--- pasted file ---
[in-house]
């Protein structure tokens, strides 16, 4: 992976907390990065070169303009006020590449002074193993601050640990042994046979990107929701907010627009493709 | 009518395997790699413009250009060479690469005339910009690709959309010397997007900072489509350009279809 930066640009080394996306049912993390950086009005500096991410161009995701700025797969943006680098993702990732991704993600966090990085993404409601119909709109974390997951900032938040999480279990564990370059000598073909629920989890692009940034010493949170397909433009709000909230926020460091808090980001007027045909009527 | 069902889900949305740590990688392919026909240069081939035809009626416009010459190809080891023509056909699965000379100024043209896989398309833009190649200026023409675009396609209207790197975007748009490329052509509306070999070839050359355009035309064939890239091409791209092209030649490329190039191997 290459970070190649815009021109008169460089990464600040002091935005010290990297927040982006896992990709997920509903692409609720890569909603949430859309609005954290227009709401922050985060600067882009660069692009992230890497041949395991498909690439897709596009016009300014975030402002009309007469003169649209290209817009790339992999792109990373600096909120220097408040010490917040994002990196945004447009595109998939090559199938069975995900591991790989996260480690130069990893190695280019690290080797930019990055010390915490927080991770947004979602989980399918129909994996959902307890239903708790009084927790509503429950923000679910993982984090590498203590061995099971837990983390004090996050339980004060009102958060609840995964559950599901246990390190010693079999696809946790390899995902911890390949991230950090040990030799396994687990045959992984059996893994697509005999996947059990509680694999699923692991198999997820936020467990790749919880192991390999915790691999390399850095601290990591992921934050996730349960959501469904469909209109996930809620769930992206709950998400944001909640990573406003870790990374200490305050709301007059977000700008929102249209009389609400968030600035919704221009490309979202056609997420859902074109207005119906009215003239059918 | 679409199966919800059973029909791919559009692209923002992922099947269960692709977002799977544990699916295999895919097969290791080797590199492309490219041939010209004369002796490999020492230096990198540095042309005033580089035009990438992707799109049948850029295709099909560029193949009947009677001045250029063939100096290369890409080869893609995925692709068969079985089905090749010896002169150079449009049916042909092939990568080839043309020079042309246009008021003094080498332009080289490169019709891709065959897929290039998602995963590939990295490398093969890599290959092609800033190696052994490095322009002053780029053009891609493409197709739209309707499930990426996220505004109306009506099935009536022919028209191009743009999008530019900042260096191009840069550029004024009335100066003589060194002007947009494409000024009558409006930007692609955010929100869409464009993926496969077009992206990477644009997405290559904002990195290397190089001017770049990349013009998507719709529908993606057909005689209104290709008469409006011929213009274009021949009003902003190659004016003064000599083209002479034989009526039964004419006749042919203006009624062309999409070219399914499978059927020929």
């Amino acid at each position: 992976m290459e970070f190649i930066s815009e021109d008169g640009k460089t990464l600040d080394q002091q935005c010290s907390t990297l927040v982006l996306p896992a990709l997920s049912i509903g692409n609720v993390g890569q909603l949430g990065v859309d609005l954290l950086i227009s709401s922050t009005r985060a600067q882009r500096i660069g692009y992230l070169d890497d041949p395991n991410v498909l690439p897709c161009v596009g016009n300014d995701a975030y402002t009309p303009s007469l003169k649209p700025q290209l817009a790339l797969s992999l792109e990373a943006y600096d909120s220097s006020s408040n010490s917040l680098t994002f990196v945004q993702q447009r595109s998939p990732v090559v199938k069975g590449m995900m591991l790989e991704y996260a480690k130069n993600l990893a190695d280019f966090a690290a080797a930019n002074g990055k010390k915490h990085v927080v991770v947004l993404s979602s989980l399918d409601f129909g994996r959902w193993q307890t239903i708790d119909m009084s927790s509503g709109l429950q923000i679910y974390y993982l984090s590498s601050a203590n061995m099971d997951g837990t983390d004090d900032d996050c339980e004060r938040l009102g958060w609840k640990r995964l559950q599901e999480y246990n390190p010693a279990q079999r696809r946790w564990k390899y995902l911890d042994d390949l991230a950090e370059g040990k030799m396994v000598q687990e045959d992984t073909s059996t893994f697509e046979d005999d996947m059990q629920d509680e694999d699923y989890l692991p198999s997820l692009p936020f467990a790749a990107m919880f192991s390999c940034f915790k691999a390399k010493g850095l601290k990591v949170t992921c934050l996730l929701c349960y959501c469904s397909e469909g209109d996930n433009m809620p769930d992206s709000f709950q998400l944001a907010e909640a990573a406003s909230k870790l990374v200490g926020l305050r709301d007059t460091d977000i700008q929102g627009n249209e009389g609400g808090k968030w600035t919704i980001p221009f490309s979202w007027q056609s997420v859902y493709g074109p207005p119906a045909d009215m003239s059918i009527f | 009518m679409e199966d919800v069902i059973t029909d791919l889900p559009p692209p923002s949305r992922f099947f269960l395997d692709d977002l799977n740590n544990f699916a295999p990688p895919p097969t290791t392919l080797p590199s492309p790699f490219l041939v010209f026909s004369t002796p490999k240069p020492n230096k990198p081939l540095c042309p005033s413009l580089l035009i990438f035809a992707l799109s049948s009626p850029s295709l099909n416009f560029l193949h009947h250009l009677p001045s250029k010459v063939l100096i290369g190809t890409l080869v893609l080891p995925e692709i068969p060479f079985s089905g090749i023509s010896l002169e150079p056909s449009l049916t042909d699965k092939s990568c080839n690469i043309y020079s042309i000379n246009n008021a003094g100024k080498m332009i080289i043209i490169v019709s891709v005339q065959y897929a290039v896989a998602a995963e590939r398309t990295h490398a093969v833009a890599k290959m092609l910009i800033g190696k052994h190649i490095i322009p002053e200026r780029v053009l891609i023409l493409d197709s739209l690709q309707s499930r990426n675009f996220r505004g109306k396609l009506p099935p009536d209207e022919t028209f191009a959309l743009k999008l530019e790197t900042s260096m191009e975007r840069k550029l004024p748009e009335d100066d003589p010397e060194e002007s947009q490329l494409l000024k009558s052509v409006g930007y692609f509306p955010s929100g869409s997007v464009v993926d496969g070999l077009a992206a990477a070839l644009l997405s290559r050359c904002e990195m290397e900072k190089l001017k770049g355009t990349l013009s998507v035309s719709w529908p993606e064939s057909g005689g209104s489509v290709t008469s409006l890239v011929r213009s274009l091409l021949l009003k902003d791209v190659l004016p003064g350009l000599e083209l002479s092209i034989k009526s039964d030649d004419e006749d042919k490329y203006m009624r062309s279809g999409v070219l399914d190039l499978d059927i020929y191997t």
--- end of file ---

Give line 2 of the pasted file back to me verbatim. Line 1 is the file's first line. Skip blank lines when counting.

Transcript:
């Protein structure tokens, strides 16, 4: 992976907390990065070169303009006020590449002074193993601050640990042994046979990107929701907010627009493709 | 009518395997790699413009250009060479690469005339910009690709959309010397997007900072489509350009279809 930066640009080394996306049912993390950086009005500096991410161009995701700025797969943006680098993702990732991704993600966090990085993404409601119909709109974390997951900032938040999480279990564990370059000598073909629920989890692009940034010493949170397909433009709000909230926020460091808090980001007027045909009527 | 069902889900949305740590990688392919026909240069081939035809009626416009010459190809080891023509056909699965000379100024043209896989398309833009190649200026023409675009396609209207790197975007748009490329052509509306070999070839050359355009035309064939890239091409791209092209030649490329190039191997 290459970070190649815009021109008169460089990464600040002091935005010290990297927040982006896992990709997920509903692409609720890569909603949430859309609005954290227009709401922050985060600067882009660069692009992230890497041949395991498909690439897709596009016009300014975030402002009309007469003169649209290209817009790339992999792109990373600096909120220097408040010490917040994002990196945004447009595109998939090559199938069975995900591991790989996260480690130069990893190695280019690290080797930019990055010390915490927080991770947004979602989980399918129909994996959902307890239903708790009084927790509503429950923000679910993982984090590498203590061995099971837990983390004090996050339980004060009102958060609840995964559950599901246990390190010693079999696809946790390899995902911890390949991230950090040990030799396994687990045959992984059996893994697509005999996947059990509680694999699923692991198999997820936020467990790749919880192991390999915790691999390399850095601290990591992921934050996730349960959501469904469909209109996930809620769930992206709950998400944001909640990573406003870790990374200490305050709301007059977000700008929102249209009389609400968030600035919704221009490309979202056609997420859902074109207005119906009215003239059918 | 679409199966919800059973029909791919559009692209923002992922099947269960692709977002799977544990699916295999895919097969290791080797590199492309490219041939010209004369002796490999020492230096990198540095042309005033580089035009990438992707799109049948850029295709099909560029193949009947009677001045250029063939100096290369890409080869893609995925692709068969079985089905090749010896002169150079449009049916042909092939990568080839043309020079042309246009008021003094080498332009080289490169019709891709065959897929290039998602995963590939990295490398093969890599290959092609800033190696052994490095322009002053780029053009891609493409197709739209309707499930990426996220505004109306009506099935009536022919028209191009743009999008530019900042260096191009840069550029004024009335100066003589060194002007947009494409000024009558409006930007692609955010929100869409464009993926496969077009992206990477644009997405290559904002990195290397190089001017770049990349013009998507719709529908993606057909005689209104290709008469409006011929213009274009021949009003902003190659004016003064000599083209002479034989009526039964004419006749042919203006009624062309999409070219399914499978059927020929």